Many have predicted mobile technology will revolutionize the shop floor, and the technology does hold promise. In fact, IDC Manufacturing Insights reports that 75% of all manufacturers currently use or plan to implement mobile technology in their business, and market research has noted MES providers are working to provide mobility. But, is there a point when a tool for operational efficiency becomes a doorway to information overload? This is especially dangerous for a generation constantly plugged-in to a steady diet of Twitter feeds and Facebook updates. In fact, plugging an “information-hungry” generation in may have an adverse effect on productivity.
One foundation of operational excellence is getting critical information to the right person at the right time. With the advent of Wi-Fi, tablets, smart phones, mobile apps, and secure connected technology; mobile technology has made this an attainable goal. Imagine, a shop floor worker receiving notification of a change order on a tablet, and then taking the tablet with the revised and approved plans directly to the workstation. The manager and engineer receive notification of the change order receipt, and the as-built data is instantly updated. The entire process is the model of efficiency.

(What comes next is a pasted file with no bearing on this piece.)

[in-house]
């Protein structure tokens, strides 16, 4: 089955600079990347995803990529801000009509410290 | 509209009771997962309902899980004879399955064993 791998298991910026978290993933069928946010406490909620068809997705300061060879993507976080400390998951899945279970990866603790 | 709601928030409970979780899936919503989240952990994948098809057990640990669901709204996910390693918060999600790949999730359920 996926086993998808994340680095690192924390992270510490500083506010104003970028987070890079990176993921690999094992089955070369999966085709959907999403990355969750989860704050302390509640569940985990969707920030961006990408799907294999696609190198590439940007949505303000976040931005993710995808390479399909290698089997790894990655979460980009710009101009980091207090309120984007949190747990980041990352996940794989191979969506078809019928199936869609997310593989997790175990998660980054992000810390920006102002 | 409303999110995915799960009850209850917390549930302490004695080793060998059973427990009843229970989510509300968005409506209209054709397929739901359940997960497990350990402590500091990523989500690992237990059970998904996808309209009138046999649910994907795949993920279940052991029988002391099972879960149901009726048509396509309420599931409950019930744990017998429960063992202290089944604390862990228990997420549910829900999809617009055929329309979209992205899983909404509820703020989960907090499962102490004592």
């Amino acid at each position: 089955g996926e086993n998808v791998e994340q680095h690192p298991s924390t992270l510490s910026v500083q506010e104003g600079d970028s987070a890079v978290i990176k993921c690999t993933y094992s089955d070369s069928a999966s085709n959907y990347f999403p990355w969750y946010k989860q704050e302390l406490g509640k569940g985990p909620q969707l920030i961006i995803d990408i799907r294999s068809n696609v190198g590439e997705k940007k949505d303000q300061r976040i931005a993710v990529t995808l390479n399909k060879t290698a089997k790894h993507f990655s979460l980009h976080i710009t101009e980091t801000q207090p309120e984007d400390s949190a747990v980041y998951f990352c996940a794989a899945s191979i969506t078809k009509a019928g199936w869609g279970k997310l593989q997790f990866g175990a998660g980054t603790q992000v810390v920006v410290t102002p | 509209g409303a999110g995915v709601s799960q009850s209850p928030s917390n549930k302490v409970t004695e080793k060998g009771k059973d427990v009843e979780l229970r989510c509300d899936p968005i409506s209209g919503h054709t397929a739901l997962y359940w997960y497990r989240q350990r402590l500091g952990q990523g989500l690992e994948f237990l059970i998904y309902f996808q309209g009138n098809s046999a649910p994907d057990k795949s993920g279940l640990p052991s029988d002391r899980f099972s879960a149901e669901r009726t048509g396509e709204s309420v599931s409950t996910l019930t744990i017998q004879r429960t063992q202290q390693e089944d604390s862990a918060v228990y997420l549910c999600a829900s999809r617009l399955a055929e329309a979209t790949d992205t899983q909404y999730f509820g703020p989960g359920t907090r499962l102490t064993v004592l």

The strength of mobile devices is their ability to quickly and easily send and receive data. Information overload happens when the information delivered doesn’t add value to the production process. As others have noted, the mobile technology system needs to sensibly deliver right information. There’s no need to plug a shop worker into an ERP or have them simply log into the company intranet. That’s not the information they need, and it won’t increase process efficiency. For this reason, the end users and shop managers need to have input on how a mobile system is implemented.
Right now, mobile technology is still growing, defined more by product diversity than as a commodity. Any system implemented to utilize mobile technology needs to be agile and have the capability to adapt to meet future business needs. If not, the system you implement risks early obsolescence when the newest phone, tablet or OS hits the market. Mobile technology has tremendous promise for manufacturing. It is changing the way we do business, but it needs to be implemented with forethought and care. Plugging an app into your work process or opening a shop floor tablet into an ERP may not be the solution you want.
What experience have you had with mobile technology on the shop floor? How are you approaching the issue? We’d love to hear from you.
Join us next time as we look at calculating ROI for your MES system.